Difference between revisions of "Daoist Nursery Rhymes"

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Daoist Nursery Rhymes are ballads spread among children. They are distinctive in that they are sung without being accompanied by musical instruments.
 
Daoist Nursery Rhymes are ballads spread among children. They are distinctive in that they are sung without being accompanied by musical instruments.
  

Latest revision as of 12:12, 13 September 2009


Daoist Literature
Daoist Poetry and Ci Poetry
Daoist Poetry
Daoist Ci Poetry
Daoist Prose
Daoist Fiction
Traditional Opera
Others
Pillar Couplets
Daoist literary Anecdotes
Daoist Nursery Rhymes

Daoist Nursery Rhymes are ballads spread among children. They are distinctive in that they are sung without being accompanied by musical instruments.

Nursery rhymes have a very early origin. According to the chapter "The 25th Year in the Reign of Duke Zhao" in the Spring and Autumn with Commentary by Zuo Qiuming, nursery rhymes existed as early as in the days of King Wen and King Wu of the Zhou dynasty. Later, they were popular among the people. Nursery rhymes are either spontaneously created by children or taught by adults. There are different types of nursery rhymes, and one of them is the Daoist nursery rhyme.

Daoist nursery rhymes refer to popular ballads that reflect Daoist ideological tendency and are spread among children. As for their function, they may contain prophecy. At critical moments of dynastic changes in history, Daoist prophetic nursery rhymes usually appeared in society. For example, before Yang Jian ascended the throne in the Sui dynasty, some people spread the word that he had "imperial appearance" and would become the emperor. It is recorded in the chapter "Biography of Wang Shao" in The History of the Sui Dynasty that there was a shrine for Laozi in Chenliu, where there was a withered cypress. People all said that Laozi would "transcend the mundane world". He had predicted that once branches of the cypress grew in the southeast, a saint would come into the world and Daoism would prevail. In the Sourthern Qi days, branches really grew in the lower part of the cypress and pointed up to the southeast. Three boys sang a ballad together at night, "The ancient withered tree in front of the shrine for Laozi, looks like an umbrella in the southeast, where the saintly lord goes by." As the story goes, when he went to Bozhou to take office as provincial governor, Yang Jian looked around the shrine for Laozi in person. He saw that the cypress branches formed a circle, which tallied with the boys' ballads. So he regarded himself as the "saintly lord". In the last years of the Sui dynasty, another nursery charm sang as follows: "a swan flies around Mt. Yang, where there grow peaches ("Tao") and plums ("Li"). It shuttles among the flowers and trees. Never gossip, for no one allows it." People explained that in this nursery rhyme, "Li" suggests that somebody surnamed Li would rise to be the emperor. "Tao" (peaches) signifies "Tao", which means the surname "Taotang". "Tao" is omitted and only "Tang" is left, which implies that the Tang dynasty would replace the Sui dynasty. This prophetic nursery rhyme resembles the prophecy that somebody surnamed Li would ascend the throne and promote Daoism, which was made by Qi Hui, a Daoist of the Lookout Tower Tradition (樓觀道 louguan dao) . So it was likely to have been created by a Daoist.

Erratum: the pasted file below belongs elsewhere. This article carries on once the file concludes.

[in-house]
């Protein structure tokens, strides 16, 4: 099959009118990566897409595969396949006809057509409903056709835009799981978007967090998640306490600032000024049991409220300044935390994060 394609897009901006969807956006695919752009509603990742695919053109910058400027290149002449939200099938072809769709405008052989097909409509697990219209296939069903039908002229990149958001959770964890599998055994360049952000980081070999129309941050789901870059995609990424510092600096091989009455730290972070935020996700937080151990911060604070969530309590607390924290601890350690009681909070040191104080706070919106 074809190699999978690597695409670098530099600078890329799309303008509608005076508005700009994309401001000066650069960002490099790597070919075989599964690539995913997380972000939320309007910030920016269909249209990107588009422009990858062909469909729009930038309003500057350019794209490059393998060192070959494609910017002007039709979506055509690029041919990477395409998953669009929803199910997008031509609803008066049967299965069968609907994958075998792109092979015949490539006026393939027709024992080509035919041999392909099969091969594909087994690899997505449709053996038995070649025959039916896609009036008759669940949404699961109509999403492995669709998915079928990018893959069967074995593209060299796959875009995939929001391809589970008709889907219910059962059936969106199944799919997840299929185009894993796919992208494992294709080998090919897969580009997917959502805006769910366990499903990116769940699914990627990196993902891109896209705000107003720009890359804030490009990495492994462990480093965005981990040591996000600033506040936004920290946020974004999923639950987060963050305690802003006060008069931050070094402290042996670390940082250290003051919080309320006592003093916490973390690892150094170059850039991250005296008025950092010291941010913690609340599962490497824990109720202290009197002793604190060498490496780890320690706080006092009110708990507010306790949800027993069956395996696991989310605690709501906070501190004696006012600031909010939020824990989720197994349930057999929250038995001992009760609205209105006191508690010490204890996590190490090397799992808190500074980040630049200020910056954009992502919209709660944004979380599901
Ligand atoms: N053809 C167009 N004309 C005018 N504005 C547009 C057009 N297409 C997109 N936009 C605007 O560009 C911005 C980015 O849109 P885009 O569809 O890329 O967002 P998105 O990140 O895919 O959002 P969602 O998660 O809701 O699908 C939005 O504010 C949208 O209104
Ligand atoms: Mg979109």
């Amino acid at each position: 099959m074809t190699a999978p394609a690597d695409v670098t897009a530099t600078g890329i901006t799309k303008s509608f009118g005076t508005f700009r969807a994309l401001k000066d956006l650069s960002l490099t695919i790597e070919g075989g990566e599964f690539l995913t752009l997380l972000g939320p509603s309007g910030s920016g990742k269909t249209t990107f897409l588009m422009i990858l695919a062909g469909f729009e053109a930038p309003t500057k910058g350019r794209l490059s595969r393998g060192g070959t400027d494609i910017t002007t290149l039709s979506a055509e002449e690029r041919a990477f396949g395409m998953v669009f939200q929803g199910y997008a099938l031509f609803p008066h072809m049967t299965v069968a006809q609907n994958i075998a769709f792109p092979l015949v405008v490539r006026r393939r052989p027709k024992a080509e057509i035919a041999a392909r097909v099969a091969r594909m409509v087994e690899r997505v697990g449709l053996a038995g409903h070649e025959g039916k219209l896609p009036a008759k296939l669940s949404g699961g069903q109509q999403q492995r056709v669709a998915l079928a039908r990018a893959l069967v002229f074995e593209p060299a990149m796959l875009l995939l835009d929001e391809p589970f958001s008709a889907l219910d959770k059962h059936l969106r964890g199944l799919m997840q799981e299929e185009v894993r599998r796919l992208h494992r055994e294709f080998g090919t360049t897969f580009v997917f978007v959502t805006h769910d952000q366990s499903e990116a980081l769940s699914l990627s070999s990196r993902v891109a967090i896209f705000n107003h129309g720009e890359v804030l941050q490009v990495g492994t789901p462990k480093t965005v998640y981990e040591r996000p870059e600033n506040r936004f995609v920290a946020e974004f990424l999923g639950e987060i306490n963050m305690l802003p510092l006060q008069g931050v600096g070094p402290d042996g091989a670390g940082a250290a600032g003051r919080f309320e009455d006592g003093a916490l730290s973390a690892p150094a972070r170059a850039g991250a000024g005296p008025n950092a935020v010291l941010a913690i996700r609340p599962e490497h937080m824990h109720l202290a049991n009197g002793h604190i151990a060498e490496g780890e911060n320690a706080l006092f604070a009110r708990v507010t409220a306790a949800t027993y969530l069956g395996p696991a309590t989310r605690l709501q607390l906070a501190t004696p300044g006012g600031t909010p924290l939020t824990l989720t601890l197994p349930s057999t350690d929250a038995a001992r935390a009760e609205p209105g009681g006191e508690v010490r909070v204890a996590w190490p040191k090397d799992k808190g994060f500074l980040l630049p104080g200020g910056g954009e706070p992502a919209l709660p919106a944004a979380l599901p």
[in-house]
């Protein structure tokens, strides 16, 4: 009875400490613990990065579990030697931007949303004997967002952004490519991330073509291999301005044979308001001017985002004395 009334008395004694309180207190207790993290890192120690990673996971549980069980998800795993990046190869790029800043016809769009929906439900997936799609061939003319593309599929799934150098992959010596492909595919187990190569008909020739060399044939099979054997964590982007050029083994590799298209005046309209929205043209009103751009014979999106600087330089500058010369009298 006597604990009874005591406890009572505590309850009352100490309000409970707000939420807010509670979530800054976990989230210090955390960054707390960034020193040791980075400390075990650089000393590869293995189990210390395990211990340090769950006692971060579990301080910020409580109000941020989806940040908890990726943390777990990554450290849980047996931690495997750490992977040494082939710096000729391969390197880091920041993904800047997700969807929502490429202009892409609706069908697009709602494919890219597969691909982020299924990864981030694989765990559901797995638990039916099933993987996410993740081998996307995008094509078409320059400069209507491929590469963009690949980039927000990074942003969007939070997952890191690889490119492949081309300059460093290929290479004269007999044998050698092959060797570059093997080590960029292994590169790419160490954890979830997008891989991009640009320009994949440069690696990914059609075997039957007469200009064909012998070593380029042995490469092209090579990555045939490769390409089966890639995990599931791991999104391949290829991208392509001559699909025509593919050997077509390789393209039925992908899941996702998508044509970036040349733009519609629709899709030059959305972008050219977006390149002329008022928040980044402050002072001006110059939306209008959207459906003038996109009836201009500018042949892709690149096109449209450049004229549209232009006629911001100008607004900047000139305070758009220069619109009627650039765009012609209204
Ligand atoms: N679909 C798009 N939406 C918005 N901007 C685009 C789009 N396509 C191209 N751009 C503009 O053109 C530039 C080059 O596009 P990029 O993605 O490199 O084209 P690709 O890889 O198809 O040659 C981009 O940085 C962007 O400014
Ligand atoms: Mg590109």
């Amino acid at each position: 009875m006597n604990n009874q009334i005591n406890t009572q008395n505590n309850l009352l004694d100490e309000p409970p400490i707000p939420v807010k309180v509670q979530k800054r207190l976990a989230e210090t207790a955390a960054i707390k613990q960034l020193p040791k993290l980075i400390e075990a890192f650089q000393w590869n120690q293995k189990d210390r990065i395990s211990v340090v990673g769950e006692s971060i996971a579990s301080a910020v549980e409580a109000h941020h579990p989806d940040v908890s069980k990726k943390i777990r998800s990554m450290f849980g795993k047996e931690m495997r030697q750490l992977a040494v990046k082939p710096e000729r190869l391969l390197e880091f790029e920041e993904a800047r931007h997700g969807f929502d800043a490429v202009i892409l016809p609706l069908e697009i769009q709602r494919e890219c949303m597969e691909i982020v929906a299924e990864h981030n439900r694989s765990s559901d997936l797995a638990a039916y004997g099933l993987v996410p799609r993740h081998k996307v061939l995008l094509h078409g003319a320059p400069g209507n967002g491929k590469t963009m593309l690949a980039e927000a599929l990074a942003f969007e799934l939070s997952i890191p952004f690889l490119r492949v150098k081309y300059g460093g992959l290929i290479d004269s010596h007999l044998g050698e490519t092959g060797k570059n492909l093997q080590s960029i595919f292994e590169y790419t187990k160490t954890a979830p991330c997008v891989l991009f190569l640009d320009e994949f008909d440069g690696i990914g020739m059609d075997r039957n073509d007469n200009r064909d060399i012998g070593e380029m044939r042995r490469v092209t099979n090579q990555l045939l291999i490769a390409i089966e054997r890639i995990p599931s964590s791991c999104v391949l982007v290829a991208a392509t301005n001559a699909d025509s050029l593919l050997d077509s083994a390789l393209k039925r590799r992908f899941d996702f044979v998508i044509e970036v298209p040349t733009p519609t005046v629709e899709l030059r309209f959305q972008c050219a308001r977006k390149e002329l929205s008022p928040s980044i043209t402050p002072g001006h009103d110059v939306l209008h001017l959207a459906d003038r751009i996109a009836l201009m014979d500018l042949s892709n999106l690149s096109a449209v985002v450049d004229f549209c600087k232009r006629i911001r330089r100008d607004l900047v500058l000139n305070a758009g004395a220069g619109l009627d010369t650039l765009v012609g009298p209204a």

Daoist nursery rhymes make smooth reading and are therefore easily spread. Objectively they play a special function of propagation.